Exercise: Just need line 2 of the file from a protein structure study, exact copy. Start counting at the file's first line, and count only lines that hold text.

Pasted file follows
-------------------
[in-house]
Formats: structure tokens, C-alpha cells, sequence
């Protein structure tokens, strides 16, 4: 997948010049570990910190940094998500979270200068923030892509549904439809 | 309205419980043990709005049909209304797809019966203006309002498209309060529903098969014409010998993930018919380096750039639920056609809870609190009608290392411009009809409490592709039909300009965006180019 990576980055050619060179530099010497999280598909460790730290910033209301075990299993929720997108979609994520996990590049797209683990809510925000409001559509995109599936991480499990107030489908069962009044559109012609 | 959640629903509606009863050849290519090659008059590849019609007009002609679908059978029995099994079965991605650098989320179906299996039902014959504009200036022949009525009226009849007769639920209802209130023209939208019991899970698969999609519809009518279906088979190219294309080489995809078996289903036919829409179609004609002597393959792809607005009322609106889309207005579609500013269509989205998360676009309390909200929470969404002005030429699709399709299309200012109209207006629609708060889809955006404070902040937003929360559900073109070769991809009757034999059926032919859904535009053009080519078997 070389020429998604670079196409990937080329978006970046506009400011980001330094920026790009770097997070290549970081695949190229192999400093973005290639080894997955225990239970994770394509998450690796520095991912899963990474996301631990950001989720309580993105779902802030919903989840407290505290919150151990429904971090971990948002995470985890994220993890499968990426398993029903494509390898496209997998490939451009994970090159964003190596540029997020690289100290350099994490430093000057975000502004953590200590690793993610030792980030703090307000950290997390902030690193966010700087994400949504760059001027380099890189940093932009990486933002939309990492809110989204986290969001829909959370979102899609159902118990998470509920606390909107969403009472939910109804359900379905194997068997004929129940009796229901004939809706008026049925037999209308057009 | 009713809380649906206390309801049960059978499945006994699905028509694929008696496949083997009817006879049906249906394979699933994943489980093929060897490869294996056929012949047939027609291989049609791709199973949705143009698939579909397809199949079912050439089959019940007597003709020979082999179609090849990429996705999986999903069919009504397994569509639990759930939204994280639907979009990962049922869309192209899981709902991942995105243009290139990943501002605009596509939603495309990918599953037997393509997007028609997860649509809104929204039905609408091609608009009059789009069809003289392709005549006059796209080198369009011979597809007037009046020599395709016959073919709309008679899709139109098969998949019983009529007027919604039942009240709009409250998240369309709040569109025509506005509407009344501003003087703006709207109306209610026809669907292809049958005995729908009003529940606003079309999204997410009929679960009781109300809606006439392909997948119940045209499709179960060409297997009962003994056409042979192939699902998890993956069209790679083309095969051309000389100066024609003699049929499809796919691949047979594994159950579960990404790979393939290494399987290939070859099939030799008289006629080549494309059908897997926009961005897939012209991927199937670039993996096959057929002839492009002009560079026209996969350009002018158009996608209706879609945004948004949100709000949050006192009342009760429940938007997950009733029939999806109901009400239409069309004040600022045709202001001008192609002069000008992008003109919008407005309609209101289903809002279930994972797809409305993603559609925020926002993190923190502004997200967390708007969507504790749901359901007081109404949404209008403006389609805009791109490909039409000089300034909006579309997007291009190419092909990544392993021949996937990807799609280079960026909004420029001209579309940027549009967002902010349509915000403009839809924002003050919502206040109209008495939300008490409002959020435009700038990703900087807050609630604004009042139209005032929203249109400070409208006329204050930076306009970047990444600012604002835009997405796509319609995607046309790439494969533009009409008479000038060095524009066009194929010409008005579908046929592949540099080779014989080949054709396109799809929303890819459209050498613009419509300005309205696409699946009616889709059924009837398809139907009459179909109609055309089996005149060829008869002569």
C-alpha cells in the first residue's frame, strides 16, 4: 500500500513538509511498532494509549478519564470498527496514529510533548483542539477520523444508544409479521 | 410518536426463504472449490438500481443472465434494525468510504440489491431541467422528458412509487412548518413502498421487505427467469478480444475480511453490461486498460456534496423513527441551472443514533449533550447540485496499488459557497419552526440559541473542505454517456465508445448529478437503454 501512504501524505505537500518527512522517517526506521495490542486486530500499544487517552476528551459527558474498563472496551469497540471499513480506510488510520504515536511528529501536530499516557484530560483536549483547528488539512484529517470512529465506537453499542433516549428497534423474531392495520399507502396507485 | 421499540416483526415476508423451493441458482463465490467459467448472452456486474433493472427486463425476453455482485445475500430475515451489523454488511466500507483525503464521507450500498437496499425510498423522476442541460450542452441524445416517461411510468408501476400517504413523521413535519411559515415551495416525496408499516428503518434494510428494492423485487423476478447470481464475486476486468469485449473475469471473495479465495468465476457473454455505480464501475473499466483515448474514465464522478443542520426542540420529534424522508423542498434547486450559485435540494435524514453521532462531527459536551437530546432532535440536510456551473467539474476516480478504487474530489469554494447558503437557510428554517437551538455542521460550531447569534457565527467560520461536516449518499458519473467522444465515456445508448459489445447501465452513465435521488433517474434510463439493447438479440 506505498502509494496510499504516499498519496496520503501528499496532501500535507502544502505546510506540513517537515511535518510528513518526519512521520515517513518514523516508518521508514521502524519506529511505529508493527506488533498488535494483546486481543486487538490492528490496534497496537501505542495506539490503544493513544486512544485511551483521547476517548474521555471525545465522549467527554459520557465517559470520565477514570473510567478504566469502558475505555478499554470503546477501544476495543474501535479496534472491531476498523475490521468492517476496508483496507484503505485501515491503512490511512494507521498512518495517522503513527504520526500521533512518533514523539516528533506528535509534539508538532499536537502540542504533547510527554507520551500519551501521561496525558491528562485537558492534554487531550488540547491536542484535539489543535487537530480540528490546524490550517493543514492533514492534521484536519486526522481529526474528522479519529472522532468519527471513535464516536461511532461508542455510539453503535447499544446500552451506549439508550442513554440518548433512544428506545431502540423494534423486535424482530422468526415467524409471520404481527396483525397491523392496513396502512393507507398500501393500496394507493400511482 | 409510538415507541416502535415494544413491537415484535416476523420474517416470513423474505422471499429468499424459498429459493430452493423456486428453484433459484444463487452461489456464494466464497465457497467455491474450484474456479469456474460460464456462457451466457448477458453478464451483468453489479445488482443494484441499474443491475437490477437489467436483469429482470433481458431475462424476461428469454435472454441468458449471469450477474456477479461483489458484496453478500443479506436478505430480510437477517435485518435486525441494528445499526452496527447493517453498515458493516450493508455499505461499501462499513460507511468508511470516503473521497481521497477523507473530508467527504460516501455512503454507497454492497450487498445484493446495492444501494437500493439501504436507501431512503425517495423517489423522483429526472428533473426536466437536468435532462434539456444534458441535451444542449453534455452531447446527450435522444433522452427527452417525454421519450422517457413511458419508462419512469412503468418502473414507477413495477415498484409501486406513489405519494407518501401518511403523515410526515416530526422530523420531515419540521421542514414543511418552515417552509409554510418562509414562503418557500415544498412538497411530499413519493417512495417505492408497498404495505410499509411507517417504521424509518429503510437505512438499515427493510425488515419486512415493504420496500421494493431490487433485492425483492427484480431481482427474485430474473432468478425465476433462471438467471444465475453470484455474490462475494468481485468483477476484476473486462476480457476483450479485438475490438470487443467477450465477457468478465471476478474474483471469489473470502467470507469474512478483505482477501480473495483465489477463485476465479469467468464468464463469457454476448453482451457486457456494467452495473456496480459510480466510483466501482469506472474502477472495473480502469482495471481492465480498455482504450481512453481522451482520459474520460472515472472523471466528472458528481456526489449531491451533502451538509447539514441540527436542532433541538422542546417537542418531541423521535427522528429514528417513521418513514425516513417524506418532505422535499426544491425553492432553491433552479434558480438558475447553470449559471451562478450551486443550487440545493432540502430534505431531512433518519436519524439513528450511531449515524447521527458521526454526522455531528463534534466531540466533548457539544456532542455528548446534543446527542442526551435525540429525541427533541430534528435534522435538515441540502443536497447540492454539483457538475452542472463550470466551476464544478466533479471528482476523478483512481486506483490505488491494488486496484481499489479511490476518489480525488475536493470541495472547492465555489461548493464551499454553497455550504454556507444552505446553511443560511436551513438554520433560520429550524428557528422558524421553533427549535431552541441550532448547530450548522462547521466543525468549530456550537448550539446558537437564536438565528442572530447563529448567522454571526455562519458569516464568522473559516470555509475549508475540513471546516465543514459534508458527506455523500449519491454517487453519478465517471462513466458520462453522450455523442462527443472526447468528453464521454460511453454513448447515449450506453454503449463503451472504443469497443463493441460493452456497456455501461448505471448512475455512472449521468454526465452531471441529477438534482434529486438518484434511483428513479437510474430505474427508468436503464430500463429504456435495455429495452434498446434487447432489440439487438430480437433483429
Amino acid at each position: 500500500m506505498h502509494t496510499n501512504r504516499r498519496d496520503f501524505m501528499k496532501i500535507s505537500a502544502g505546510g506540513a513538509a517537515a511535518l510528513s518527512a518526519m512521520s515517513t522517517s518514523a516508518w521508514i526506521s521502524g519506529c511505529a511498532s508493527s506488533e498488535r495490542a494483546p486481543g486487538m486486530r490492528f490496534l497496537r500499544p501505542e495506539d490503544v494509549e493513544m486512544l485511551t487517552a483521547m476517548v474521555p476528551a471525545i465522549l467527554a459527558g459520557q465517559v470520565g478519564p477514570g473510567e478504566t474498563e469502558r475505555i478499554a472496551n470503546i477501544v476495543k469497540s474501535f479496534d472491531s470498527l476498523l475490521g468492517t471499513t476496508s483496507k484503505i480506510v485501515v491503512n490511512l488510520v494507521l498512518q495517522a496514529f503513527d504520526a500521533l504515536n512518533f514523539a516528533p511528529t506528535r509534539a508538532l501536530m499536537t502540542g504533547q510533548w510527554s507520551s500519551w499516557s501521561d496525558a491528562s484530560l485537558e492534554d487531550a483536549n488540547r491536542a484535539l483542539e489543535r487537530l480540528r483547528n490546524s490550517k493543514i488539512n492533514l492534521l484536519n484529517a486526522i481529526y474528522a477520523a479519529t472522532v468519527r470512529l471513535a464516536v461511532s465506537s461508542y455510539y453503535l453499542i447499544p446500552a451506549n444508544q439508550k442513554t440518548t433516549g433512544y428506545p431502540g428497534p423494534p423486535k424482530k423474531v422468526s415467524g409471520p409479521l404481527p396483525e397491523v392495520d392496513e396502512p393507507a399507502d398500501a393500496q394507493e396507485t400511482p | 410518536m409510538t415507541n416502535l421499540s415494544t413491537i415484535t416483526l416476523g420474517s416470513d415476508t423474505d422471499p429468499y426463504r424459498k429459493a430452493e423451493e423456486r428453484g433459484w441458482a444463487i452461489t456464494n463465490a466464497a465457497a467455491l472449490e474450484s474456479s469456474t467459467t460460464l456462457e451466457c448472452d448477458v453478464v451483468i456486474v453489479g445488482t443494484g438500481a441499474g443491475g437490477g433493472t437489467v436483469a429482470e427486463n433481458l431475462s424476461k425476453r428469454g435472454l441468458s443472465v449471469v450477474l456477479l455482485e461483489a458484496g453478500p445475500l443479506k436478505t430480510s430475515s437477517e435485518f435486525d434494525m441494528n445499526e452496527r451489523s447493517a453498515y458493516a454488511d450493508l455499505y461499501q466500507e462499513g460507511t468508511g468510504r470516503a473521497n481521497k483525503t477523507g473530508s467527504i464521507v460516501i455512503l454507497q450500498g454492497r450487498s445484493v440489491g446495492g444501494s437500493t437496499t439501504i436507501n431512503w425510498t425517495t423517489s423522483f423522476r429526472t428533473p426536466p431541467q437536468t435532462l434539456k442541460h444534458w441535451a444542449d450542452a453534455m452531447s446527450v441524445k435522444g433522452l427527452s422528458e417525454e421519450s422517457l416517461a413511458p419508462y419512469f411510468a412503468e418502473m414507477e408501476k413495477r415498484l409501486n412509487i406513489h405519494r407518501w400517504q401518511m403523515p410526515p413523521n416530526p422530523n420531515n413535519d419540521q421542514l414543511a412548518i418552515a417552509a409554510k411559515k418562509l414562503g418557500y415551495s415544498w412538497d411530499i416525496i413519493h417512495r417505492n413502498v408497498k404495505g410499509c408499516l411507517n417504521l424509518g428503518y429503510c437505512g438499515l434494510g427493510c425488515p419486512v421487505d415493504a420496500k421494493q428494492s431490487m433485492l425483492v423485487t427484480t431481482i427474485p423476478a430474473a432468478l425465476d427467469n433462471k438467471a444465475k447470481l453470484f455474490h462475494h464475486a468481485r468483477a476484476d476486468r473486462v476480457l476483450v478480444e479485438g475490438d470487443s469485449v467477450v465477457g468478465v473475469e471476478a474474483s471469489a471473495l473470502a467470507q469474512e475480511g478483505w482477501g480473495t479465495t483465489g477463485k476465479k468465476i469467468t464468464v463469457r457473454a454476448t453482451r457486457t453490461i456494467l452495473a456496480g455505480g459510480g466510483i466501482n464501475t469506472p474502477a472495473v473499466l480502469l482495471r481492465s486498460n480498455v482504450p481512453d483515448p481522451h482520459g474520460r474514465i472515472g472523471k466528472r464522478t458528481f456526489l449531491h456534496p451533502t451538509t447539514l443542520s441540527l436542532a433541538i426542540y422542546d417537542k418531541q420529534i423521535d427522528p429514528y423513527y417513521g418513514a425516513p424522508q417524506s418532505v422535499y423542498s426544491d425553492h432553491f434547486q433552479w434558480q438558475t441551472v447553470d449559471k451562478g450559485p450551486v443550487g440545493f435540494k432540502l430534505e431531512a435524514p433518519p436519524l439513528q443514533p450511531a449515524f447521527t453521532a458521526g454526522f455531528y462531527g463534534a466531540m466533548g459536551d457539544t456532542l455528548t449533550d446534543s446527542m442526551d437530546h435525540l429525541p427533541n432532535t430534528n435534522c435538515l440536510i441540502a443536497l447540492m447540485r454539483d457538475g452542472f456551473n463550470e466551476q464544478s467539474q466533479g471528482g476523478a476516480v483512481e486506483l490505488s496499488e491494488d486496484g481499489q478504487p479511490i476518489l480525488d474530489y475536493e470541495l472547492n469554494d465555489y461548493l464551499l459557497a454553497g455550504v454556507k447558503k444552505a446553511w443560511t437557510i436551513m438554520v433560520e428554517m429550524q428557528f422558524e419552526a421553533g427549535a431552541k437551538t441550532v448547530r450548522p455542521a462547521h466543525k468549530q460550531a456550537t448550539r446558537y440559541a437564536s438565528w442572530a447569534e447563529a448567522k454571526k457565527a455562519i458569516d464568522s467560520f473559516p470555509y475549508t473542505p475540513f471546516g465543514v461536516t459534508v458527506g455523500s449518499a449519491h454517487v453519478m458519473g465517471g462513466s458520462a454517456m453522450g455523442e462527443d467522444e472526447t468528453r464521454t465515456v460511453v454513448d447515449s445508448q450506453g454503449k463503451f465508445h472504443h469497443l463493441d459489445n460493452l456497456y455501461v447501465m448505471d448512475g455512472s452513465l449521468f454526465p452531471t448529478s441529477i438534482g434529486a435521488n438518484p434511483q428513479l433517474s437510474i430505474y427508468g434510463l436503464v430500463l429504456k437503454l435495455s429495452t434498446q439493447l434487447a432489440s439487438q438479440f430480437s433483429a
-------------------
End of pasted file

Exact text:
Formats: structure tokens, C-alpha cells, sequence